“My partner and I responded to a house fire [in Bordentown], made entry into the house and we got the owner and three dogs out,” Walowy said. “That was probably the only thing that was ever remotely close to this.”
Walowy was told the driver of the crashing car had a medical emergency and was listed in “fair” condition at a hospital in the Wilkes-Barre area. He said privacy laws keep him from learning other details.

(By several accounts, including nursa.org and a Florida newspaper, agreed that generally speaking, “fair” condition means that although a patient may be somewhat uncomfortable, his or her vital signs are within “normal limits” and the patient’s outlook is “favorable.”)

Walowy said several things about the events that unfolded on Sunday stand out a bit more than the others.

“I was … disappointed with the number of people who just kept driving by while we were out there trying to get this guy out of the car when we could really have used some extra hands, but for whatever reason didn’t want to get involved, ” he said. “I would hope that if I ever had an experienced something like that people would stop. But you can never have never a guarantee.”

He also wants to talk to the man he rescued and his family. Not to be intrusive; but rather, to ensure that they are all right.

“If I were to find out that he’s doing okay, and that [the family] will be okay, I’ll feel much better about the whole thing,” Walowy said.

If you have any information that can help Walowy locate the driver of the car that crashed Sunday or his family, he asked that you email him at [email protected].

JENKINS, PA — Former Cinnaminson Police Officer Michael Walowy and his friend George Hockins shared a car ride Sunday that neither will likely forget soon, if ever.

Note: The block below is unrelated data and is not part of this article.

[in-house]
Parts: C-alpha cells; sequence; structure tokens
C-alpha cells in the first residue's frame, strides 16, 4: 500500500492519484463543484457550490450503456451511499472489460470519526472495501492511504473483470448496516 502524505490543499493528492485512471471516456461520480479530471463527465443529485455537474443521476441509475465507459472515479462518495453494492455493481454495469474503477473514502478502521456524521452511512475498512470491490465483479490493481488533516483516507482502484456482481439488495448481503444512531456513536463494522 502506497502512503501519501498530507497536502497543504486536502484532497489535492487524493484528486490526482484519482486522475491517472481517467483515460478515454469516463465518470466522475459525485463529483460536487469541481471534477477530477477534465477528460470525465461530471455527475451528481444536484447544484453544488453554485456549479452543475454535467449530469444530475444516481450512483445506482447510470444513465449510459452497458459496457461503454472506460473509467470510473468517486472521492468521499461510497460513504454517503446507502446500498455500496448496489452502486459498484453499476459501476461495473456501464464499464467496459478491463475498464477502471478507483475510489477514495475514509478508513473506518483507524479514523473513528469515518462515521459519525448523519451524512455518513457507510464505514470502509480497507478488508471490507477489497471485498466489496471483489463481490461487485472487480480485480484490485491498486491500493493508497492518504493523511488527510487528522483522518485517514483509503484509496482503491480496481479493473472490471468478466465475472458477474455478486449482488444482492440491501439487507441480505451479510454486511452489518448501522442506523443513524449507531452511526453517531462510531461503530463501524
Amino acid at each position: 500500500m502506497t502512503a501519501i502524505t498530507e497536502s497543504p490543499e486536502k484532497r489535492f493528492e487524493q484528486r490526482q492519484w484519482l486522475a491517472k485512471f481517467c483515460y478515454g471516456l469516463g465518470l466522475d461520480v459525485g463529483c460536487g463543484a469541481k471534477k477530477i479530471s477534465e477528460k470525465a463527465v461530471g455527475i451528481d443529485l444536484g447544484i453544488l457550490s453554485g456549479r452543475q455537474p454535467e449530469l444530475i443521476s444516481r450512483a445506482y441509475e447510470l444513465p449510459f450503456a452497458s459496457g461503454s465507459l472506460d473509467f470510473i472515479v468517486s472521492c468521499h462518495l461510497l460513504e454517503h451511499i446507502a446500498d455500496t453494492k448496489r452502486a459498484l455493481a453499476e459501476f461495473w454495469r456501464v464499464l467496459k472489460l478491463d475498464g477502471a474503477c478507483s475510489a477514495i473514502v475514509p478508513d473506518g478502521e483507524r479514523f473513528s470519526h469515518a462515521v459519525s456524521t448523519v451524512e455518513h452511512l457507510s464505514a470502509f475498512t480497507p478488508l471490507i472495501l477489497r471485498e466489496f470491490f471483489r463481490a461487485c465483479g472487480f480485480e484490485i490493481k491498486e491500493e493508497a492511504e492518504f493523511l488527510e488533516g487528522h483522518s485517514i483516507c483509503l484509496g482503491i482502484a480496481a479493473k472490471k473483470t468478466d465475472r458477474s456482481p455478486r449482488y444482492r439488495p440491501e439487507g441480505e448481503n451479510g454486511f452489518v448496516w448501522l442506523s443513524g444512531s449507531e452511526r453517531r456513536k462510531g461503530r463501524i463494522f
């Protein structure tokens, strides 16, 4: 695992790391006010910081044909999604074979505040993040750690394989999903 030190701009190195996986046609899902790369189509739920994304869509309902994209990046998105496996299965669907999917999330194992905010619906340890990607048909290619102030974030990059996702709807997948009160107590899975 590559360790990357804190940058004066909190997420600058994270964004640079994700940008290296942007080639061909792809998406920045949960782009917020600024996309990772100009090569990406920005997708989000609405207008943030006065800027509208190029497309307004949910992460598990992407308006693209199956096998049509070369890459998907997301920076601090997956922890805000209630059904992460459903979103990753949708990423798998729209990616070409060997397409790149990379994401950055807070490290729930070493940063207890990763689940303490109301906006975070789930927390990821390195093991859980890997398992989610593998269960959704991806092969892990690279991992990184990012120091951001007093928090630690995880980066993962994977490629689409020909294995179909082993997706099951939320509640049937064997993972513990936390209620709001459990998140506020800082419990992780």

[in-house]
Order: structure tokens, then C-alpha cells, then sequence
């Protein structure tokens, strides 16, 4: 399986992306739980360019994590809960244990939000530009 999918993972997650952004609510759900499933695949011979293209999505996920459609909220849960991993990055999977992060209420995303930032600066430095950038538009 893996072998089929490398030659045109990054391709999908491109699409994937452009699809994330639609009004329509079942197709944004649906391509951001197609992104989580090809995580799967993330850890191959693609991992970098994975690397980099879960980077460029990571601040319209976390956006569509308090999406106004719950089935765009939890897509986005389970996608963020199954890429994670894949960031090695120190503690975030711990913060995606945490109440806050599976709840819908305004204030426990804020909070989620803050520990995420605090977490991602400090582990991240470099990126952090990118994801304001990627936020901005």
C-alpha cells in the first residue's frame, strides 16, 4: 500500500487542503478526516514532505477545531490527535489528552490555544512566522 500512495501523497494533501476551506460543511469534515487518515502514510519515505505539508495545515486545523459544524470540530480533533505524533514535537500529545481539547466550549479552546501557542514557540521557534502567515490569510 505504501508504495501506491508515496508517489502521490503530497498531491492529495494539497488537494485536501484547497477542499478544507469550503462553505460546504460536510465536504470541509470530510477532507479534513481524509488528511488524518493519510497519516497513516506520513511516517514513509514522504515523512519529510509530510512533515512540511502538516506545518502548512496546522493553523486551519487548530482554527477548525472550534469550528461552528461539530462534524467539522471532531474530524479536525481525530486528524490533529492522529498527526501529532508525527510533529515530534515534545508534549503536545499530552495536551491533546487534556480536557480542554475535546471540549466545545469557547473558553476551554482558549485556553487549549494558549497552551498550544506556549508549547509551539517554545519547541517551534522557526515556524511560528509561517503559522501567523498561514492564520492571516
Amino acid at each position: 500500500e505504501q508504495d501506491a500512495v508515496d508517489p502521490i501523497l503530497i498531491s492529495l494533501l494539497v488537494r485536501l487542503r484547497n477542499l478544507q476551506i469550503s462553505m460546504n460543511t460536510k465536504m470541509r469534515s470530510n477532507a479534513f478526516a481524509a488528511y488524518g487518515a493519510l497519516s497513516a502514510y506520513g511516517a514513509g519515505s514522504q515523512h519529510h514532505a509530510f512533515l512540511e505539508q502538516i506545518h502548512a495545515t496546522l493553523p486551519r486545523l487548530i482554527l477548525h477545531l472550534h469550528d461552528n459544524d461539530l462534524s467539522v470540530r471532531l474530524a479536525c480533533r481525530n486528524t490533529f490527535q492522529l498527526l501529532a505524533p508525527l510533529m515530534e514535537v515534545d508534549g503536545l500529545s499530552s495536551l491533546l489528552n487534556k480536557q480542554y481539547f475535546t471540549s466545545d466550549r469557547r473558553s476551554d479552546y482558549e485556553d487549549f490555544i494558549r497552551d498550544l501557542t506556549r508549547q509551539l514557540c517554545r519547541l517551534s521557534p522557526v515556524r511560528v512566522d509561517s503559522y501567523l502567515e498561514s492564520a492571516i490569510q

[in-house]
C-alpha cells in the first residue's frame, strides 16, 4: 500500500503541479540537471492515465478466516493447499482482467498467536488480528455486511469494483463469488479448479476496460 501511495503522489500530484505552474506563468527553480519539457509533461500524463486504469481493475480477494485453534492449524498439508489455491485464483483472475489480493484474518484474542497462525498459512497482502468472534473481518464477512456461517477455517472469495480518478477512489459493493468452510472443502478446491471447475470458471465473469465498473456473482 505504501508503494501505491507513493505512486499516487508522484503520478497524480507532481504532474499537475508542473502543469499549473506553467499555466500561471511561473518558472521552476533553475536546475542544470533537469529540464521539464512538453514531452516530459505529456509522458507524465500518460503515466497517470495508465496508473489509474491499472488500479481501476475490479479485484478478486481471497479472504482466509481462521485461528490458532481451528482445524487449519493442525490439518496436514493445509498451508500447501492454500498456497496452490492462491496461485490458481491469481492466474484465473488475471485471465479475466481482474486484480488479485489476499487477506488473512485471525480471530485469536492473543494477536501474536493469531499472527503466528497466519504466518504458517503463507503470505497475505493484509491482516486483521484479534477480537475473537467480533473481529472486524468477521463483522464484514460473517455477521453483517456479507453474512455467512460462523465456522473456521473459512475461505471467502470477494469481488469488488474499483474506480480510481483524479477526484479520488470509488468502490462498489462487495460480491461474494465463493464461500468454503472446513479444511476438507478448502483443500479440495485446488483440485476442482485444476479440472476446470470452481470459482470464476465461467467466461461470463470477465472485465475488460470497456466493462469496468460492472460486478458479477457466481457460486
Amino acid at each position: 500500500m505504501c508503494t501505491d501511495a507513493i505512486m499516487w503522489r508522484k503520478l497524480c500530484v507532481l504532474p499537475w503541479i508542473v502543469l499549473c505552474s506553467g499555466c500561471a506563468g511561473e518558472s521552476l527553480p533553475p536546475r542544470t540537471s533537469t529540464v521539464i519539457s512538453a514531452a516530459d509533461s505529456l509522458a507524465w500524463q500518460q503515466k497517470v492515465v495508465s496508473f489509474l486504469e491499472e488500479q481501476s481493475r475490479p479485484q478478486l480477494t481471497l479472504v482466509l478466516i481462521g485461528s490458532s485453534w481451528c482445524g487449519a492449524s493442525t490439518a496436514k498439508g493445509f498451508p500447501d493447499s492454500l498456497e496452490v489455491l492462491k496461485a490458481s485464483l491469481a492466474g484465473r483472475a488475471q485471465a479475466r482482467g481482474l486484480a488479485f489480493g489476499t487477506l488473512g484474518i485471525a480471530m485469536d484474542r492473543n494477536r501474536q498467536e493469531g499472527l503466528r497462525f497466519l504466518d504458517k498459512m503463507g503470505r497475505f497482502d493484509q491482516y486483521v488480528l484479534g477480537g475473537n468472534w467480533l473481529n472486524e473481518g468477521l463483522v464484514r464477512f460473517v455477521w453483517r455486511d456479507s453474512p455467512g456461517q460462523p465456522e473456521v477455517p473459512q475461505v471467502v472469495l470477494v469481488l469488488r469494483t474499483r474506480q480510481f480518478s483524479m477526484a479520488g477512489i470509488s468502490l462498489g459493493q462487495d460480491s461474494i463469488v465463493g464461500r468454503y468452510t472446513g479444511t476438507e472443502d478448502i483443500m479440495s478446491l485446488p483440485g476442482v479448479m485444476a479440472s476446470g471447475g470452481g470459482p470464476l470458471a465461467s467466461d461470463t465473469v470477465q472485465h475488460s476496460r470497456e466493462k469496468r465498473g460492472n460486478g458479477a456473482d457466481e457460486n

The trip that would take them from the southern tier of New York State to their homes in Bucks County, Pennsylvania, via the Northeast Extension of the Pennsylvania Turnpike, had been taken multiple times before.

Walowy and Hockins, a truck driver by trade, would normally stay in New York until Monday when they made these weekend trips, but Walowy told Patch this time was different.

“They were calling for thunderstorms on Monday. So we decided to come home early,” he said.

The pair were about halfway between Wilkes-Barre and Scranton when Walowy said something else unusual happened, this time involving the car in front of them and its male driver.

Find out what’s happening in Cinnaminsonwith free, real-time updates from Patch.
Your email address
Let’s go!
“All of a sudden, he veered off to the right, he struck the guardrail … we didn’t see any brake lights and he just kept going like he had his foot on the gas,” Walowy said. “He continued onto the grass up this incline, [hit] a berm or some type of a large bump in the ground, went airborne, landed and impacted a tree.”

Walowy said he and Hockins, who were driving parallel to the man’s path along the turnpike until the other driver crashed, thought the man had fallen asleep behind the wheel.

After Walowy called emergency dispatchers for help, he noticed a more urgent concern than ascertaining what led the driver to veer off the path that needed to be addressed.